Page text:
Kundan Shah: The Auteur Who Taught Us to Laugh at Life & Death
Kundan Shah, who gave us the cinematic gem that was Jaane Bhi Do Yaaro, was also a conscientious objector
Director Kundan Shah (Image courtesy: Ashoke Pandit official Twitter handle)
When Kundan Shah returned his National Award in November 2015 as a protest against what he perceived to be a growing climate of intolerance, it was perhaps not that surprising. After all, in an India of today it may not be possible to film a scene like the epic Mahabharat sequence that served as the climax to his debut film, Jaane Bhi Do Yaaro. A satirical take on one of our most revered stories involving a unscripted constantly changing cast, an unexpected intrusion of Mughal (Muslim) emperor Akbar into that sacred scene and a corpse serving as Draupadi? Not in today's India, thank you very much. The trolls of today would begin tweeting before the actors could exit stage right.
During the course of his career, Shah continued to buck the trend, whether it was writing the script for the meta Bollywood crime drama Khamosh (1985) or delving into the hitherto unexplored lives of the urban proletariat through TV series like Nukkad and Wagle ki Duniya, the latter inspired from the "common man" cartoons of RK Laxman. While it's a favorite cinematic landscape for Bollywood today, back in the 80s no one was doing that. Specially not on DD. Later shows like Office Office (starring JBDY alumnus Pankaj Kapoor) were the cultural heirs of these two shows.
And speaking of JBDY alumni, it's notable that Kundan Shah worked with the creme de la creme of Hindi cinema, often providing them with a platform from which to showcase their formidable talent, from Naseeruddin Shah to Satish Shah to Shabana Azmi and heck, even Preity Zinta.
The popular YouTube duo of Kannan Gill and Biwsa Rath, gave a hilarious breakdown of 2000's Kya Kehna, which starred Zinta and Saif Ali Khan, on their Pretentious Movie Reviews channel. And while there are plenty of laughs to be had from the seemingly retro themes of teen pregnancy and pre-marital sex, the fact is that the film would be just as relevant today. Apart from a miniscule 'woke' portion of the population, these are still very taboo subjects for most of the country. Unless one is a married and pregnant 18-year-old of course, in which case, Mazel Tov. Sexual assault is still a fact of life, rather than the exception, and victims are still assumed to have been asking for it. Shah turned his camera on these issues, in a 'popular' Bollywood film starring big names instead of an independent or art-house flick, something that was pretty unprecedented at the time.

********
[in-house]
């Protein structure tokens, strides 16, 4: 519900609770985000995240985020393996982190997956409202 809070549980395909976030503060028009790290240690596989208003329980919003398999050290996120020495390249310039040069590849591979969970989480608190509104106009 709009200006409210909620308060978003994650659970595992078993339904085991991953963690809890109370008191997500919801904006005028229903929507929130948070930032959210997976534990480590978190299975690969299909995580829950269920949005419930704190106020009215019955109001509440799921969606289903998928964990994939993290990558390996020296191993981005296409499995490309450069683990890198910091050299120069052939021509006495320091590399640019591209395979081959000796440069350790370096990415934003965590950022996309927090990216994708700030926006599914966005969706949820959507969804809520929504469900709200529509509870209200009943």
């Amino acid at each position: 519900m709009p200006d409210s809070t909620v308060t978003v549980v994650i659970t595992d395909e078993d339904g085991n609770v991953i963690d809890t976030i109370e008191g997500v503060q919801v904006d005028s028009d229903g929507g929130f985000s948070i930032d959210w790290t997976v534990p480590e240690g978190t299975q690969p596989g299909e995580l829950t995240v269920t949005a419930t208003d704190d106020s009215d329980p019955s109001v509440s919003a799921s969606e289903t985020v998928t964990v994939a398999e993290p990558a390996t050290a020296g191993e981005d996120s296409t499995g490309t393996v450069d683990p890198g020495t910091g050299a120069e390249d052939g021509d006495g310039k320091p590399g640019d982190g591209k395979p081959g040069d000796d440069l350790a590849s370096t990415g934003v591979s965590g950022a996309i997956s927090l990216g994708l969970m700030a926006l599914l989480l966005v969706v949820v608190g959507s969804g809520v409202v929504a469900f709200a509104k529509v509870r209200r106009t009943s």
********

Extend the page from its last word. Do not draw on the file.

Alas, the popular nature didn't seem to have much of an impact on the populace and perhaps that affected Shah's output as well; the times just weren't a-changing. Hum Toh Mohabbat Karega (also released in 2000) was a gauche studio flick and his subsequent films didn't garner much attention, a fact attested by that several of them don't have Wikipedia pages. P se PM Tak, which had a storyline of a prostitute becoming a major politcal player, was his last -- and last significant -- work, which again didn't really break the box office.
It's a little bizarre to think that the satire of more than 30 years ago could become fodder for controversy in our 'enlightened' present, but then Shah was always ahead of the times. With 1982's Jaane Bhi Do Yaaro, Shah introduced Indian audiences to satire, without resorting to (too much) slapstick. That it took some time to penetrate our idea of what films should be is telling in itself. In any case JBDY enjoys a cult following today and still finds occasional screenings at multiplex theatres and film festivals. And we still laugh as hard. Thank you Kundan Shah. For the learning as well as the laughs, and also having Tarneja tow D'Mello's coffin.
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